So I do understand why perhaps a mother, in the heat of the moment, might do something really silly.

    I don’t know what this mother has done, and why, but I do understand how some mothers could be driven to the edge of reason.
    Doubtfulmum recently posted…Silent SundayMy Profile

  2. Bless you for being so forthcoming about dark times. A couple of years ago I decided to be open about my emotional struggles with all sorts of things, including mothering. Talk about opening the floodgates – it seems that so many mums I speak to conversationally, in the playground, on play dates and with those I’m closer to have all had, at the very least, moments of utter nonsensical, illogical, unhappy, worrisome feelings, and then actions that stem from those feelings. I’ve come scarily close to doing unforgivable things to those I actually love the most and whose well-being I take as the most serious thing in my life. And I did behave in a way that frightened them (and me). It was all just too much. Smile on the outside and then run home, lock the door and weep or yell. Parenting (and for me step-parenting also) has been one of the hardest things I’ve had to tackle. Fortunately I don’t know how that little boy’s mum feels right now. But maybe sadly it’s a case of there by the grace of God go I and many more mums.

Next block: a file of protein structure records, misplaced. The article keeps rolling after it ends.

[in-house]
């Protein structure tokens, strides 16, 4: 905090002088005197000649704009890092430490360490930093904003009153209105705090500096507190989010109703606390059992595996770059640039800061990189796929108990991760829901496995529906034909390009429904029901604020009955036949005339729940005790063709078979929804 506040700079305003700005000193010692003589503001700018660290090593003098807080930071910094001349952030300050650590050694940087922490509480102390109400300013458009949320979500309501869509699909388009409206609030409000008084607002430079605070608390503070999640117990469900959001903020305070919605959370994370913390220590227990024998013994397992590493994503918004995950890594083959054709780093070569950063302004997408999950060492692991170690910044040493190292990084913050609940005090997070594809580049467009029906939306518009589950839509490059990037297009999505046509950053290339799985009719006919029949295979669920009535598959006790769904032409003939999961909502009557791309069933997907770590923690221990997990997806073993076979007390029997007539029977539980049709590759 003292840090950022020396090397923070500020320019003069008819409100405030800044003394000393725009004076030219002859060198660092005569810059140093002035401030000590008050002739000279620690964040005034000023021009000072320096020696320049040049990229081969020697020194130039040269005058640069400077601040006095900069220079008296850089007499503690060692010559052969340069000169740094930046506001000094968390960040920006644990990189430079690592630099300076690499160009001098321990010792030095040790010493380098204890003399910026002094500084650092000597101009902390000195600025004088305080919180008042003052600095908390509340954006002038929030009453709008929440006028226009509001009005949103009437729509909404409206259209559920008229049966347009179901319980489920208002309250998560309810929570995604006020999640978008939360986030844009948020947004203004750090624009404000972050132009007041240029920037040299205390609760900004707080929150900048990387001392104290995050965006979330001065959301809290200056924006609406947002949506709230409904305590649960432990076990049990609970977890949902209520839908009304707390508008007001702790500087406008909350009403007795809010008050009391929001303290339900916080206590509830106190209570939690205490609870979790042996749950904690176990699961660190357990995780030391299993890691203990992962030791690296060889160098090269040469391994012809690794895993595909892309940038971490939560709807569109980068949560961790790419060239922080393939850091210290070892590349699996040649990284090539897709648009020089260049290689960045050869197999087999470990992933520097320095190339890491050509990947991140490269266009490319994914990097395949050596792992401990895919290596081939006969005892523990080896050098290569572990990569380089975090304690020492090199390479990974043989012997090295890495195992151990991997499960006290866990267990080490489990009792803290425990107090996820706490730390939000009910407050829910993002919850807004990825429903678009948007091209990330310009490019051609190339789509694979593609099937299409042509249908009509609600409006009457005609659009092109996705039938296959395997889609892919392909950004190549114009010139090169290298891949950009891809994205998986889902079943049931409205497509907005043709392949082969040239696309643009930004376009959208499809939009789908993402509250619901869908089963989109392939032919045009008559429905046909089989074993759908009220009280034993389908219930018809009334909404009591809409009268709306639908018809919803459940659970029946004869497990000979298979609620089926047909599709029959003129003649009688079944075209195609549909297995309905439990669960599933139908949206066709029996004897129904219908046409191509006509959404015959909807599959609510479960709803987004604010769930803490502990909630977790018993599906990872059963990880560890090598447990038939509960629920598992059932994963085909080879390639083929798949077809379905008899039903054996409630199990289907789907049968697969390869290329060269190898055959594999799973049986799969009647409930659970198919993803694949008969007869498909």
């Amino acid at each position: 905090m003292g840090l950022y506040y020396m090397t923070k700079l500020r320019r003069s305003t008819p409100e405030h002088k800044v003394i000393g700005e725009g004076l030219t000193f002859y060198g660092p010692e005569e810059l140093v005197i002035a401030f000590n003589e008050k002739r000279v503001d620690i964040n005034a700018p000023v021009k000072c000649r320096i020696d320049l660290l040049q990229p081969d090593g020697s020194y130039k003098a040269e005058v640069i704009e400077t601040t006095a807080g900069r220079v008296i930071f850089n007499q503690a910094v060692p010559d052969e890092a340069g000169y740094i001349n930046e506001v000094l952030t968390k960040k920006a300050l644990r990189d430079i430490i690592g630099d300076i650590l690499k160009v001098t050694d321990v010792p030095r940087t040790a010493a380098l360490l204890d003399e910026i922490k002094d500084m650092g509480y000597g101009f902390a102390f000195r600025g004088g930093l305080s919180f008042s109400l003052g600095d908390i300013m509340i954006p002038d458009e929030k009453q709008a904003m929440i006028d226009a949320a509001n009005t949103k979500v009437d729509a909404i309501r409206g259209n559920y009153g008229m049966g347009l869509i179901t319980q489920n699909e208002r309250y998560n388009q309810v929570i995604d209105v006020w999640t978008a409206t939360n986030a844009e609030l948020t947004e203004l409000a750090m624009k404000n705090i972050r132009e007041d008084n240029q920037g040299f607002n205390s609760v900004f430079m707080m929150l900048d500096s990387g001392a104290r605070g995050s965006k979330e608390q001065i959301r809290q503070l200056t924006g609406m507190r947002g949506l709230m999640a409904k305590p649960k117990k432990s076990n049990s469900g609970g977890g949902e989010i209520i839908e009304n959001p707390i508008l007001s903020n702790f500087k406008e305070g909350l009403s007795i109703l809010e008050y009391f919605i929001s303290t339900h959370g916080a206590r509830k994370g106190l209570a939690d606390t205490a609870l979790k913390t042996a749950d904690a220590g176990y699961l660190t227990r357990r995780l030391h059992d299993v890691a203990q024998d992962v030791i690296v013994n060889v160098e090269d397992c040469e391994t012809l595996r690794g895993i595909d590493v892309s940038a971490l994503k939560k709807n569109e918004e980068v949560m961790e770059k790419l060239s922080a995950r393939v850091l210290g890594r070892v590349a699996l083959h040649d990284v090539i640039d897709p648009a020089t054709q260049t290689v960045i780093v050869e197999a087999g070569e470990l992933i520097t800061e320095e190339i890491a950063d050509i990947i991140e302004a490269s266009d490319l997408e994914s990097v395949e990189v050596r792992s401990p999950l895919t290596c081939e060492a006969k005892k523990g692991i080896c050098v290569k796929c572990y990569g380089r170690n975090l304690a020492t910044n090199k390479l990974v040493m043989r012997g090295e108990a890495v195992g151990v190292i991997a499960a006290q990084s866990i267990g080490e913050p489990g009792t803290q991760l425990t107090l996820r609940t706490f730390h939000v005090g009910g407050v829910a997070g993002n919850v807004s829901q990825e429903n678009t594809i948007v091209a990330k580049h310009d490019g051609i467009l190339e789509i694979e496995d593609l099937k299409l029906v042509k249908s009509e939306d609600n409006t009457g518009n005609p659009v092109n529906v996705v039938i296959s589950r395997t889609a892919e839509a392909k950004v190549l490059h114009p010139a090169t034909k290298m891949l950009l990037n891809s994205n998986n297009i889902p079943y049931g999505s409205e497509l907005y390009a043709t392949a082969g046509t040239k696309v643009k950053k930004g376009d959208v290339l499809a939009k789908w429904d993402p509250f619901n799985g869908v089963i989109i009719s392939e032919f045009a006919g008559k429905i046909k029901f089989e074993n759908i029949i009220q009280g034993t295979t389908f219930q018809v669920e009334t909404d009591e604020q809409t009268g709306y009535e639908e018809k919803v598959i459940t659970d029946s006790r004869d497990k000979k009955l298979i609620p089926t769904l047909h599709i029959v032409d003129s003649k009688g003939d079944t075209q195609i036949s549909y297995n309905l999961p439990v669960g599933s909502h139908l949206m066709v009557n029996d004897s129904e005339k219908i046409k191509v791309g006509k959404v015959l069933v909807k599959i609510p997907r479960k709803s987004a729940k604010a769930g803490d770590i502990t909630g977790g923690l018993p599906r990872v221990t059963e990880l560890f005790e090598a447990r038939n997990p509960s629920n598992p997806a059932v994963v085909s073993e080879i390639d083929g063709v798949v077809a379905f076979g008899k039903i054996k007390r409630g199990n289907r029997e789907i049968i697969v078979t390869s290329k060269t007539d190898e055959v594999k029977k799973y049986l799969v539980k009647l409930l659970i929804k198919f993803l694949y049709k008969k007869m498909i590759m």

1. That’s the thing isn’t it – we’re all so good at pretending we’re fine that we are doing ourselves out of support from each other…there’s so much pressure (or at least we put so much pressure on ourselves) to show everyone a brave face and never admit that we’re struggling. Floodgates being open is a much healthier way, I feel! Thank you, as always for reading and commenting xx
      LearnerMother recently posted…I’m not judging.My Profile

  3. I know that it has since come out that something has happened at the hands of the mother. However, like you, I find it hard to judge, at least until I have ALL the facts. We are quick to assume she did something awful, but I’d rather wait and here the full story xx
    Ojo Henley recently posted…Meal Plan Monday 20/01My Profile